Despite Award Wins, Asian And Pacific Islanders Are Erased Or Silenced In Most Movies
Korea’s “Parasite” won four Academy Awards a year ago, including best picture. At this year's ceremony, the Korean-American film “Minari'' garnered the supporting actress trophy for Yuh-Jung Youn. But as a new report illustrates, those are rare exceptions to the Hollywood rule.
More than 7% of Americans identify as Asian or Pacific Islander. But API actors are rarely cast in any part, and the numbers are even worse for API performers in lead roles, according to a study released Tuesday by USC’s Annenberg Inclusion Initiative.
The study, which examined the 100 top-grossing films for 13 years ending in 2019, found that less than 6% of speaking roles went to API actors, with essentially no meaningful growth over the research period.
Of the 1,300 movies examined, just 44 had an API lead or co-lead, and almost a third of those were played by Dwayne "The Rock" Johnson, whose mother is Samoan. Researchers also studied in closer detail the top 200 releases from 2018-2019, examining specific story elements and lines spoken by API performers.
When portrayals erase, dehumanize, or otherwise demean the API community, the consequences can be dire.
The first-ever study of Asian and Pacific Islander performers by USC researcher Stacy Smith and sociologist Nancy Wang Yuen comes as anti-Asian hate crimes in the United States are surging, according to the organization Stop AAPI Hate.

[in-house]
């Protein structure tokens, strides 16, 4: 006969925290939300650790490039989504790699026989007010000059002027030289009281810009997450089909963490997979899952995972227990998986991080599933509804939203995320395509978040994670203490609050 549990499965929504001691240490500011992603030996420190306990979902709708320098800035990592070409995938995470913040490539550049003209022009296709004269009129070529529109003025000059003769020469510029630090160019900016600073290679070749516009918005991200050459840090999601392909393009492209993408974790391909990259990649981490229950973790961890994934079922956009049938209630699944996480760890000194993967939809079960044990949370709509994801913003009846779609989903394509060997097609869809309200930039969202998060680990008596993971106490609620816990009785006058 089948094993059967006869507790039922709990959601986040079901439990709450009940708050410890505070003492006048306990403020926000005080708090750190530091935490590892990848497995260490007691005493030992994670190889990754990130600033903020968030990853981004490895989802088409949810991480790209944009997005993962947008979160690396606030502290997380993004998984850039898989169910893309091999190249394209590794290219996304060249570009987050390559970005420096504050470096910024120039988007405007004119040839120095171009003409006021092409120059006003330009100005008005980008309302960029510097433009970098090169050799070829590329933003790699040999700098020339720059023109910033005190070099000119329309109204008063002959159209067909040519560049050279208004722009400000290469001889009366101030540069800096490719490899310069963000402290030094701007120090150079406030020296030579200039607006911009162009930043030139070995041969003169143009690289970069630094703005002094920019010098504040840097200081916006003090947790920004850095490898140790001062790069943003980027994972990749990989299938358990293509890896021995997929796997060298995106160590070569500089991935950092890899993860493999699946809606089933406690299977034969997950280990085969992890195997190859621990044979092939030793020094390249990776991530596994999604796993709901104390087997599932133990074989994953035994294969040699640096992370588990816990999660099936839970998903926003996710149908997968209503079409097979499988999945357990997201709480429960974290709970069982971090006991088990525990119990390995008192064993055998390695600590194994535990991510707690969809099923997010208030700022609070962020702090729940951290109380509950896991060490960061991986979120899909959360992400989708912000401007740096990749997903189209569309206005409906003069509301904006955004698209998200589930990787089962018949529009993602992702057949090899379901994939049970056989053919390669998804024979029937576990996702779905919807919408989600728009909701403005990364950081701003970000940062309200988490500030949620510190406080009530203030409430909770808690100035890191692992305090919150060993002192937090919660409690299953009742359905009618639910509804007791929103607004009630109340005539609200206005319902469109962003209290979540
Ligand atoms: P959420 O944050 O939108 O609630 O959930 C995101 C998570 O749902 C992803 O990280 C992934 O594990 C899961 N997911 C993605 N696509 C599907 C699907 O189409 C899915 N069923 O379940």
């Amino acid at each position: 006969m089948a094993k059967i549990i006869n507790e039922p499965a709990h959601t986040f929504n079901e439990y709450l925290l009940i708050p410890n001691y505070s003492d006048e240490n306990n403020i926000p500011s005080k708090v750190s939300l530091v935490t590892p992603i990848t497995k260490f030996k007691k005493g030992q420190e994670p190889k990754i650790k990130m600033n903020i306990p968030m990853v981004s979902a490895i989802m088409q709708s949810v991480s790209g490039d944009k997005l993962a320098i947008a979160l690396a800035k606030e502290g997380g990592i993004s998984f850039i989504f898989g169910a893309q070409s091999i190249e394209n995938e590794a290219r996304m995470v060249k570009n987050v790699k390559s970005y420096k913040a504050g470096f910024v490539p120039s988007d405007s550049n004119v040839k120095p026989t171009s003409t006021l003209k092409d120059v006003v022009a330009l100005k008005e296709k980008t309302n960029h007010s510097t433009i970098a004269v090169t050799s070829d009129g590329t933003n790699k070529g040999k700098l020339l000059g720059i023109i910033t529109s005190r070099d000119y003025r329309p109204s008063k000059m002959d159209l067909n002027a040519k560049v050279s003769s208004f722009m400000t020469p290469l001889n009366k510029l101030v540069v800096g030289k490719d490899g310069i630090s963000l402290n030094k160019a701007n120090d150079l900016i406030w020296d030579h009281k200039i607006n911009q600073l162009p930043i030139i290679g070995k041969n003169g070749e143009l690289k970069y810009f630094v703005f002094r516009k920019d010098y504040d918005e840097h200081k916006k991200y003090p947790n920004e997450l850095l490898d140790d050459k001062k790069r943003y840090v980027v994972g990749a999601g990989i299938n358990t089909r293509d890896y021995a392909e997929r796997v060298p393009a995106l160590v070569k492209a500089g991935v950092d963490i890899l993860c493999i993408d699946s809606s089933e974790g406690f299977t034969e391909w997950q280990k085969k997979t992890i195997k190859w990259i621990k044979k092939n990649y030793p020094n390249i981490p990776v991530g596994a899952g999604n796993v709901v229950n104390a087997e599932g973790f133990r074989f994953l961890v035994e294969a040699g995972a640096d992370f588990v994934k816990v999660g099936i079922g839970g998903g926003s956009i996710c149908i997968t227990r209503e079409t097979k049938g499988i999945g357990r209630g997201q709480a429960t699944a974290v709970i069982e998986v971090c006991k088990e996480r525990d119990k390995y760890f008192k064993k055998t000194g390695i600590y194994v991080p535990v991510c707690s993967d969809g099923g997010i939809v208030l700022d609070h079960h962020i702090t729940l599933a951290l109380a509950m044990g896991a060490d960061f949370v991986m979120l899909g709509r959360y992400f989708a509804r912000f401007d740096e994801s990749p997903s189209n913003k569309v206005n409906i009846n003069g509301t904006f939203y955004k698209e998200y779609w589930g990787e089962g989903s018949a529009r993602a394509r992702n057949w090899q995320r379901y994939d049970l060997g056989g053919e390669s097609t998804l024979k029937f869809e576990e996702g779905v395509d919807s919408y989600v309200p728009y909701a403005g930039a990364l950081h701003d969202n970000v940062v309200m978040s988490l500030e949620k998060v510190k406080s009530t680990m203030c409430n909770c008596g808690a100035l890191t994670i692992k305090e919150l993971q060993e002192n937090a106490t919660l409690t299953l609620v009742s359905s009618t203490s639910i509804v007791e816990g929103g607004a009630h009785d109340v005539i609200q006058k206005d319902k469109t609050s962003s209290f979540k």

In March alone of this year, the organization said, there were reports of more than 2,800 anti-Asian hate incidents, compared to some 3,800 for all of last year.
“Mass media is one factor that can contribute to aggression towards this community,” Smith says in the report. “When portrayals erase, dehumanize, or otherwise demean the API community, the consequences can be dire. Without intention and intervention, the trends we observed will continue.”
The percentage of API casting in more than two-thirds of the 1,300 films examined was below Asian makeup of the U.S. population. Nearly 40% of all those releases had no Asian characters, and nearly 95% did not include a single Pacific Islander.
The API numbers are much worse for women, and people who work behind the camera or in executive leadership positions.
When the researchers analyzed the kinds of roles API actors played, they found an emphasis on characters who were “silenced, stereotyped, tokenized, isolated, and sidekicks/villains,” many of whom were disparaged on screen. And quite a few are killed off by the end of the story.
“With the rise of anti-AAPI violence in the United States, on-screen deaths of Asians and Pacific Islander characters are particularly jarring,” Yuen said. “In the top 100 films of 2019, just over a quarter of Asian and Pacific Islander characters die by the end of the film and all but one death ended violently.”
Statistically, one of the worst studios is The Walt Disney Company. From 2018-2019, it released 19 movies. None had either an API lead or co-lead. And none was directed by an API filmmaker.